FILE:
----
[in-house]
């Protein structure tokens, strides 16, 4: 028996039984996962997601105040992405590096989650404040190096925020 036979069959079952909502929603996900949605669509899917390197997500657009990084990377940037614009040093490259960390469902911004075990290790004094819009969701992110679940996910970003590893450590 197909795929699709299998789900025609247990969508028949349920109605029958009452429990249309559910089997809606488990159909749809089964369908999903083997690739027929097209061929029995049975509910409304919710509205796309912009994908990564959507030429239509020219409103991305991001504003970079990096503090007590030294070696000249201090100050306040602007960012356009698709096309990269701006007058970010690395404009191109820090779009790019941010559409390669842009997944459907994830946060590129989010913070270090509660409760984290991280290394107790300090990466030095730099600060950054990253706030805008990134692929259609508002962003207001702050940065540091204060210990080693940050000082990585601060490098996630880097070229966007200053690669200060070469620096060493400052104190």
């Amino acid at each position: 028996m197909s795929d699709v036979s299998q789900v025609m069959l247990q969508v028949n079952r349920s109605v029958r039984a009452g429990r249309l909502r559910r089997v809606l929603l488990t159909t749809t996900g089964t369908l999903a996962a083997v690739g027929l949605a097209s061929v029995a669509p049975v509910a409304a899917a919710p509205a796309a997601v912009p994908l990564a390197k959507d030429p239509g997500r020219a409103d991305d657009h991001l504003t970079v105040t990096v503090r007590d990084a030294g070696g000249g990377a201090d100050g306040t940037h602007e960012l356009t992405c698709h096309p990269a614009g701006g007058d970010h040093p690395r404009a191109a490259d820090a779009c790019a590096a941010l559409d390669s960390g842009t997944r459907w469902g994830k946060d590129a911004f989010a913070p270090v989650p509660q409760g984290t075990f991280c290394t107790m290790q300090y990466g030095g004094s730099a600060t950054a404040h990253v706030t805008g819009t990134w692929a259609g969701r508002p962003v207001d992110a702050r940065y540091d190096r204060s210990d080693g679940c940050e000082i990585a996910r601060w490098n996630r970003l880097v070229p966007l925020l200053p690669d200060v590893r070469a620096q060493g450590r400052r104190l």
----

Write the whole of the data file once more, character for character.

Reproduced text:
[in-house]
């Protein structure tokens, strides 16, 4: 028996039984996962997601105040992405590096989650404040190096925020 036979069959079952909502929603996900949605669509899917390197997500657009990084990377940037614009040093490259960390469902911004075990290790004094819009969701992110679940996910970003590893450590 197909795929699709299998789900025609247990969508028949349920109605029958009452429990249309559910089997809606488990159909749809089964369908999903083997690739027929097209061929029995049975509910409304919710509205796309912009994908990564959507030429239509020219409103991305991001504003970079990096503090007590030294070696000249201090100050306040602007960012356009698709096309990269701006007058970010690395404009191109820090779009790019941010559409390669842009997944459907994830946060590129989010913070270090509660409760984290991280290394107790300090990466030095730099600060950054990253706030805008990134692929259609508002962003207001702050940065540091204060210990080693940050000082990585601060490098996630880097070229966007200053690669200060070469620096060493400052104190």
């Amino acid at each position: 028996m197909s795929d699709v036979s299998q789900v025609m069959l247990q969508v028949n079952r349920s109605v029958r039984a009452g429990r249309l909502r559910r089997v809606l929603l488990t159909t749809t996900g089964t369908l999903a996962a083997v690739g027929l949605a097209s061929v029995a669509p049975v509910a409304a899917a919710p509205a796309a997601v912009p994908l990564a390197k959507d030429p239509g997500r020219a409103d991305d657009h991001l504003t970079v105040t990096v503090r007590d990084a030294g070696g000249g990377a201090d100050g306040t940037h602007e960012l356009t992405c698709h096309p990269a614009g701006g007058d970010h040093p690395r404009a191109a490259d820090a779009c790019a590096a941010l559409d390669s960390g842009t997944r459907w469902g994830k946060d590129a911004f989010a913070p270090v989650p509660q409760g984290t075990f991280c290394t107790m290790q300090y990466g030095g004094s730099a600060t950054a404040h990253v706030t805008g819009t990134w692929a259609g969701r508002p962003v207001d992110a702050r940065y540091d190096r204060s210990d080693g679940c940050e000082i990585a996910r601060w490098n996630r970003l880097v070229p966007l925020l200053p690669d200060v590893r070469a620096q060493g450590r400052r104190l």